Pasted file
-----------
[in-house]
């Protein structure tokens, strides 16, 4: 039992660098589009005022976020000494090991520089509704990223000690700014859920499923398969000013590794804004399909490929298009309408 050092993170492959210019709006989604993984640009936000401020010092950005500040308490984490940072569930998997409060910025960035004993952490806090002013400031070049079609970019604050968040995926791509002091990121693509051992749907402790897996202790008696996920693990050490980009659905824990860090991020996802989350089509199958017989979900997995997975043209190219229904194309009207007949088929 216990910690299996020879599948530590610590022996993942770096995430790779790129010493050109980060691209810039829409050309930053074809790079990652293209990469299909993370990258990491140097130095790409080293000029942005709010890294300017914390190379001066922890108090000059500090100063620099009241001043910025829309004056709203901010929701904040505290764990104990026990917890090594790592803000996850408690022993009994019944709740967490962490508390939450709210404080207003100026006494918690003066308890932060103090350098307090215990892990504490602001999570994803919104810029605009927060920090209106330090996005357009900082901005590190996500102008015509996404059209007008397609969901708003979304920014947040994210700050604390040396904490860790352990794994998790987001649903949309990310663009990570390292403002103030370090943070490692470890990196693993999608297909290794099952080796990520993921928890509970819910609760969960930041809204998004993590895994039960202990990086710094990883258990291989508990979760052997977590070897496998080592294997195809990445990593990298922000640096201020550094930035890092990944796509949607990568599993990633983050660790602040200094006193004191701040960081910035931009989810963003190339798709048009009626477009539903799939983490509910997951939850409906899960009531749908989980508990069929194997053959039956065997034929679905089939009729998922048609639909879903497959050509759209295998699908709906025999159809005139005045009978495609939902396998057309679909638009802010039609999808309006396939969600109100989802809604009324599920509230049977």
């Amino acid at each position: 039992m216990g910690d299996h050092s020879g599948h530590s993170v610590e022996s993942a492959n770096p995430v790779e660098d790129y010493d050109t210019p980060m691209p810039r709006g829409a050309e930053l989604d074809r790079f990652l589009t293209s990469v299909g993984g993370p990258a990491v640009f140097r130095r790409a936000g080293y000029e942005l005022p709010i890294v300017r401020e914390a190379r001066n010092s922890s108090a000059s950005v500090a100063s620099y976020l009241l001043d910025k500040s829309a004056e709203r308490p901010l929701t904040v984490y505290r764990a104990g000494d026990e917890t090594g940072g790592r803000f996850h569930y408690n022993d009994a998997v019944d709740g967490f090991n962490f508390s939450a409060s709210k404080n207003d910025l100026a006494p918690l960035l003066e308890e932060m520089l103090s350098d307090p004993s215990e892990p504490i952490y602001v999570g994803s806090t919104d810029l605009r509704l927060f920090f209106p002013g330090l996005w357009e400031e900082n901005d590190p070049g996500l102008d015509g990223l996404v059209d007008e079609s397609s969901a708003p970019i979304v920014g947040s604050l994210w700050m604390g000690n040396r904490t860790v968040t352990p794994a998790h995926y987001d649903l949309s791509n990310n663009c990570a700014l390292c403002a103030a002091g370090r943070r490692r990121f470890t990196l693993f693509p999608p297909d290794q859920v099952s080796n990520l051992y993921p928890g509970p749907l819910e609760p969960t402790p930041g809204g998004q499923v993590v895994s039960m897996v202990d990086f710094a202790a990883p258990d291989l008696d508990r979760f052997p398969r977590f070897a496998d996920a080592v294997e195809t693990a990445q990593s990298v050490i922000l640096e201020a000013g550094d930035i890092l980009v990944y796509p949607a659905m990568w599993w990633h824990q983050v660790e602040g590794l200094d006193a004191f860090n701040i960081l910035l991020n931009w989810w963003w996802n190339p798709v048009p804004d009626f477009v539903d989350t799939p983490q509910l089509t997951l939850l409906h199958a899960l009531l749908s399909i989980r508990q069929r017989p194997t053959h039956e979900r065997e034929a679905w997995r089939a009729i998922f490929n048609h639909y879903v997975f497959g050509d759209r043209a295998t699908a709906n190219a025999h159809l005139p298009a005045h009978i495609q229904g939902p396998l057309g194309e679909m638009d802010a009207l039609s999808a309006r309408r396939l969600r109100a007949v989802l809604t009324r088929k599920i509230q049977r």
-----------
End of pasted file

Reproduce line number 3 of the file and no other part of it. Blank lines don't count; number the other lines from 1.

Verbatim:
């Amino acid at each position: 039992m216990g910690d299996h050092s020879g599948h530590s993170v610590e022996s993942a492959n770096p995430v790779e660098d790129y010493d050109t210019p980060m691209p810039r709006g829409a050309e930053l989604d074809r790079f990652l589009t293209s990469v299909g993984g993370p990258a990491v640009f140097r130095r790409a936000g080293y000029e942005l005022p709010i890294v300017r401020e914390a190379r001066n010092s922890s108090a000059s950005v500090a100063s620099y976020l009241l001043d910025k500040s829309a004056e709203r308490p901010l929701t904040v984490y505290r764990a104990g000494d026990e917890t090594g940072g790592r803000f996850h569930y408690n022993d009994a998997v019944d709740g967490f090991n962490f508390s939450a409060s709210k404080n207003d910025l100026a006494p918690l960035l003066e308890e932060m520089l103090s350098d307090p004993s215990e892990p504490i952490y602001v999570g994803s806090t919104d810029l605009r509704l927060f920090f209106p002013g330090l996005w357009e400031e900082n901005d590190p070049g996500l102008d015509g990223l996404v059209d007008e079609s397609s969901a708003p970019i979304v920014g947040s604050l994210w700050m604390g000690n040396r904490t860790v968040t352990p794994a998790h995926y987001d649903l949309s791509n990310n663009c990570a700014l390292c403002a103030a002091g370090r943070r490692r990121f470890t990196l693993f693509p999608p297909d290794q859920v099952s080796n990520l051992y993921p928890g509970p749907l819910e609760p969960t402790p930041g809204g998004q499923v993590v895994s039960m897996v202990d990086f710094a202790a990883p258990d291989l008696d508990r979760f052997p398969r977590f070897a496998d996920a080592v294997e195809t693990a990445q990593s990298v050490i922000l640096e201020a000013g550094d930035i890092l980009v990944y796509p949607a659905m990568w599993w990633h824990q983050v660790e602040g590794l200094d006193a004191f860090n701040i960081l910035l991020n931009w989810w963003w996802n190339p798709v048009p804004d009626f477009v539903d989350t799939p983490q509910l089509t997951l939850l409906h199958a899960l009531l749908s399909i989980r508990q069929r017989p194997t053959h039956e979900r065997e034929a679905w997995r089939a009729i998922f490929n048609h639909y879903v997975f497959g050509d759209r043209a295998t699908a709906n190219a025999h159809l005139p298009a005045h009978i495609q229904g939902p396998l057309g194309e679909m638009d802010a009207l039609s999808a309006r309408r396939l969600r109100a007949v989802l809604t009324r088929k599920i509230q049977r």